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Flight to St Antony Paperback – 1 Jun 2008
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About the Author
Tony Blackman has spent his life in the aircraft industry as a test pilot, as an avionics specialist and then on the Board of UK Civil Aviation Authority as the Technical Member.
Top customer reviews
The book builds on his earlier aviation thriller books, with an easier flow of technology and a relaxed and entertaining style. The author has a good - nay an excellent - command of aircraft technologies, which is a good part of the pleasure of reading. He skilfully weaves his way through the latest aviation developments (think the 777 crash earlier in 2008 at Heathrow), and then mixes that with human adventure, crime and romance. This is a really good book for anyone who is aviation-minded, as are his earlier books. I confess to having purchased all the others over the last year or two, and I've read them a couple of times each. If you can tell the difference between a CVR and a FDR, or wonder if the 2nd 28volt generator on an engine really gives adequate redundancy, then prepare yourself for a good read. The girls add a twinkle. And if you are looking for a gift for someone who is aviation-minded, you can't go wrong with this book. It'll be a good read for anyone from a serious pilot through to an enthusiast.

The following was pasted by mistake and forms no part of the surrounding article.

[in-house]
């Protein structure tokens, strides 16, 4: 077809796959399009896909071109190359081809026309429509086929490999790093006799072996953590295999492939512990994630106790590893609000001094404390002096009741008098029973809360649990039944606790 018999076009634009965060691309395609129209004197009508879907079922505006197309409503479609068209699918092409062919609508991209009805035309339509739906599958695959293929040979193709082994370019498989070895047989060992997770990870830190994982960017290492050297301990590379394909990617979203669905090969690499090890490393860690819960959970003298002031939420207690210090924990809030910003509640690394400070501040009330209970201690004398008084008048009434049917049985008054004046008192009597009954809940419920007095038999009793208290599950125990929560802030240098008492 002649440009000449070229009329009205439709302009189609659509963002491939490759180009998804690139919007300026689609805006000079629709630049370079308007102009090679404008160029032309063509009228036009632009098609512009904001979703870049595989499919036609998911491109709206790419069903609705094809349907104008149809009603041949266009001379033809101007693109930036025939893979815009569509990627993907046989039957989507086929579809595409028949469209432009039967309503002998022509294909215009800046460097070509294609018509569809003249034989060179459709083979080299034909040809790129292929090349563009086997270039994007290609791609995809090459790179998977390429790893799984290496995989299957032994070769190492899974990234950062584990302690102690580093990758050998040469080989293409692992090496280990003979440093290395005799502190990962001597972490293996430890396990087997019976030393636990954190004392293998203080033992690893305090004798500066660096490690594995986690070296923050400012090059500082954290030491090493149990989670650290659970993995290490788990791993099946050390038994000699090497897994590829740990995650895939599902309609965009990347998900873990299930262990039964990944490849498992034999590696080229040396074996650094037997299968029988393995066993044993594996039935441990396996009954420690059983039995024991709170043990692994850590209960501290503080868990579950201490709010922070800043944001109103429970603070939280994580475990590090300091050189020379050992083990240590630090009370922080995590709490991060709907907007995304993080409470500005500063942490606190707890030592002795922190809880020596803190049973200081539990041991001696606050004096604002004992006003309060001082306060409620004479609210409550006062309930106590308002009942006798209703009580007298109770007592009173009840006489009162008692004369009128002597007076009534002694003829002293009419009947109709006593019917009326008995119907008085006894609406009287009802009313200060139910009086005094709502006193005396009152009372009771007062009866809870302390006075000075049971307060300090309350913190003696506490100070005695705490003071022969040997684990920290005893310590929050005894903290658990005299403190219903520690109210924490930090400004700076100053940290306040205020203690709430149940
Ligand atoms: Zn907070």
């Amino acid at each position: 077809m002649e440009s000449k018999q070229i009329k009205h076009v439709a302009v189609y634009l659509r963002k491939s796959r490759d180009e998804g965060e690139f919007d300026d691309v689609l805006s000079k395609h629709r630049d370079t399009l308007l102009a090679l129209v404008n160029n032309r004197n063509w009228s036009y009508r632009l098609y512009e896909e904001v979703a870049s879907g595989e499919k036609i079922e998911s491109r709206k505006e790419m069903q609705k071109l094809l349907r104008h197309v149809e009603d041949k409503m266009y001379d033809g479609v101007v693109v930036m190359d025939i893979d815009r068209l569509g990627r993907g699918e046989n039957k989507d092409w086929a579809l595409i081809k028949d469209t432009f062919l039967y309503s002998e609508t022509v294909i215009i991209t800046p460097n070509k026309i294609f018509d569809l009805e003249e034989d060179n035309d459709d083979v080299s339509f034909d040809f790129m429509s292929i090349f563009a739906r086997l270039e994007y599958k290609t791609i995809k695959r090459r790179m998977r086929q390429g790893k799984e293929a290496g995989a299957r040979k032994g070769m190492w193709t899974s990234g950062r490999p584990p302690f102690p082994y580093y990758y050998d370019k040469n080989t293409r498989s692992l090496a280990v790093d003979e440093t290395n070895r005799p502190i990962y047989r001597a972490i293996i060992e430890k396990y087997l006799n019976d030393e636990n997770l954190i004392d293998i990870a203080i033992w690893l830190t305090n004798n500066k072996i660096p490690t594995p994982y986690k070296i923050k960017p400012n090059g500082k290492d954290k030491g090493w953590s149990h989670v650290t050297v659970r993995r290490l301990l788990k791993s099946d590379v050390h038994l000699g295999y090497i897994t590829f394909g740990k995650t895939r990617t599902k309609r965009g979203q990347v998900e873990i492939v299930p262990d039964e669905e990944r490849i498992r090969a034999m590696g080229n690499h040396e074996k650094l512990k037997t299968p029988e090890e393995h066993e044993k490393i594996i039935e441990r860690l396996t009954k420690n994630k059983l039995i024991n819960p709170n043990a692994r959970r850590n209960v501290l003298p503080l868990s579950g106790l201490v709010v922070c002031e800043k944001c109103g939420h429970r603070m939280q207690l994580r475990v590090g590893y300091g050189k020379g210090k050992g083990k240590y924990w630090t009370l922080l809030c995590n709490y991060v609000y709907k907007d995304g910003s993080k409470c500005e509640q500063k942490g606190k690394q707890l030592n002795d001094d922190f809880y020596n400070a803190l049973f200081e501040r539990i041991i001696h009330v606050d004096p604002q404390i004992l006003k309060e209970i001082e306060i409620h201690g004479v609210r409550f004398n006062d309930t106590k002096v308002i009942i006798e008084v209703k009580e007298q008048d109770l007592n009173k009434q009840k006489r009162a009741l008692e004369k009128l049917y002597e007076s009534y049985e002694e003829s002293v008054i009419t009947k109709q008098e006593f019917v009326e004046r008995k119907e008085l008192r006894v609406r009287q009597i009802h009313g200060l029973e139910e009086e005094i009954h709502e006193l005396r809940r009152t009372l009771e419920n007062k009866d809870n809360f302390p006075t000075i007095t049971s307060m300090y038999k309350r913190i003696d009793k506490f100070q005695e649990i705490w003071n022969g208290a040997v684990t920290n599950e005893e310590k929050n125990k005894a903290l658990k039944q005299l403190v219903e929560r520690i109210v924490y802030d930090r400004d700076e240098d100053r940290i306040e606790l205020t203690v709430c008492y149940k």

It is a mystery concerning the ditching of a modern twin engined passenger aircraft operated by a major British airline at the end of a transatlantic flight to the Caribbean island of St Antony. The accident brings to the island the usual gathering of accident inspectors, company flight managers and an assessor from the company carrying the insurance liability. It is this last person who digs deeper than most in his investigation; who starts to uncover certain irregularities and finally the real reason for the accident.
It will be of particular interest not only to aviators, since it written in their language with plenty of aeronautical definitions, but also to those outside the industry. There is an excellent table of aviation acronyms at the beginning of the book to refer to. As someone with 36 years experience in commercial aviation, I had a few experiences where events lead to incidents. In all of them, where was management input to the event and when the enquiry took place, there were sometimes attempts to sweep certain factors under the carpet. I shall say no more at this point for fear of giving readers too many clues.
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